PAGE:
Investigator Lead: Prof. Mike Blatt
Participating Laboratories: Glasgow, Penn State (Golbeck and Kumar), Warwick, Berkeley, MSU
We are pursuing two strategies for light-driven HCO3– transport. The first is to introduce pHR and a HCO3–/Cl- antiporter into the membrane. The idea is to use the light-driven Cl- pump of halorhodopsin (pHR) to accumulate Cl- and generate a secondary driving force for exchange of Cl- with HCO3–. The second is to engineer pHR to pump HCO3– directly.
Halorhodopsin is an integral membrane protein found in the salt-tolerant archaeon Halobacterium salinarum. Photoexcitation of the pHR energizes Cl– transport. Ion selectivity is a localized feature of the pHR transport site, making the engineering of a light-driven HCO3– pump a real possibility.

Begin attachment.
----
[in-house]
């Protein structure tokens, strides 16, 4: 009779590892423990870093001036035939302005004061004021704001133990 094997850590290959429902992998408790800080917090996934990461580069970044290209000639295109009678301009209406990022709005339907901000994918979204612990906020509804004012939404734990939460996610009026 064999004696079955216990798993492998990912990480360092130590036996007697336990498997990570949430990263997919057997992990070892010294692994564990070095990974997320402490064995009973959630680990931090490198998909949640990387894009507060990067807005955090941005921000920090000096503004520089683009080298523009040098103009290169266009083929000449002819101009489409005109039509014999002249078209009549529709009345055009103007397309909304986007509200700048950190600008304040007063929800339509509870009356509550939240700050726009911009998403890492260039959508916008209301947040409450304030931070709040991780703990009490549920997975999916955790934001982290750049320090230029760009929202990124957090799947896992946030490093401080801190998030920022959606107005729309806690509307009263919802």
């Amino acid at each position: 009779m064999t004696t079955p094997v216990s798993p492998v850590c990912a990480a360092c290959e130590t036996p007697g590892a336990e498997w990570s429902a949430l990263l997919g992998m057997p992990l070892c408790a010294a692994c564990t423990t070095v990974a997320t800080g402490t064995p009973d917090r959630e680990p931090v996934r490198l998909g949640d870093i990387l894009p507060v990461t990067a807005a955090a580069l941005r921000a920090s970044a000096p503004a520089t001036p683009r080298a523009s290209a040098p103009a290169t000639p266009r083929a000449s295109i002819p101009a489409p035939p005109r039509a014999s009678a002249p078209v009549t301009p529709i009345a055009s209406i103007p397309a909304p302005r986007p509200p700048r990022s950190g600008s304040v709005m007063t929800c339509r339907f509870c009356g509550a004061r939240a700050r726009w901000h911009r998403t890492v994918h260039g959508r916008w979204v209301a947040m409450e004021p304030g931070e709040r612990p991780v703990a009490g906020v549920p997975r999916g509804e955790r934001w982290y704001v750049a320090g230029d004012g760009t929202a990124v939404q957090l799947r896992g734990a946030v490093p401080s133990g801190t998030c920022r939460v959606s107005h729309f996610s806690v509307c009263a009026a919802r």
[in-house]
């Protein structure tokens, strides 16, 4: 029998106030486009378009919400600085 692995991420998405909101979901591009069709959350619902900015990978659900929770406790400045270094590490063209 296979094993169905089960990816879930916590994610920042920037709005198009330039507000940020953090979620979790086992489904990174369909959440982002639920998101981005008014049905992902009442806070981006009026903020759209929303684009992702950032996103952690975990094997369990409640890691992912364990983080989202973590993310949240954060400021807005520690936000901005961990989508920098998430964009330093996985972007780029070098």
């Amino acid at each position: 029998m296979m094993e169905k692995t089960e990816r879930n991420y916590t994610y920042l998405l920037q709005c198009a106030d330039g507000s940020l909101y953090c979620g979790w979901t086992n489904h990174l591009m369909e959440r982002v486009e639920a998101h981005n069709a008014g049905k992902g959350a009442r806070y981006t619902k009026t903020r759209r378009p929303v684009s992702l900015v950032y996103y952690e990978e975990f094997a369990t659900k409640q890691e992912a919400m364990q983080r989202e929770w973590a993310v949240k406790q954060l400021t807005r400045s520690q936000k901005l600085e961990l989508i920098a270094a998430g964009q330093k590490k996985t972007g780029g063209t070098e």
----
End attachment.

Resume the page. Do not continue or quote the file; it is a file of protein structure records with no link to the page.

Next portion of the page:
We have established pHR activity following heterologous expression and are developing stopped flow systems to monitor directly its coupling with Cl-/HCO3– exchange. Both proteins can be expressed also in the chloroplast envelope membrane. We have used multi-cistronic vectors for co-expression and targeting, and have localised expression with fluorescent tags and confocal fluorescence microscopy.
Modeling light-driven ion fluxes and on CO2 delivery has uncovered several design challenges and opportunities. Bicarbonate pumps operating at 10 Hz at a density of 60000 µm-2 on the chloroplast membrane are predicted to increase assimilation by 5-18%.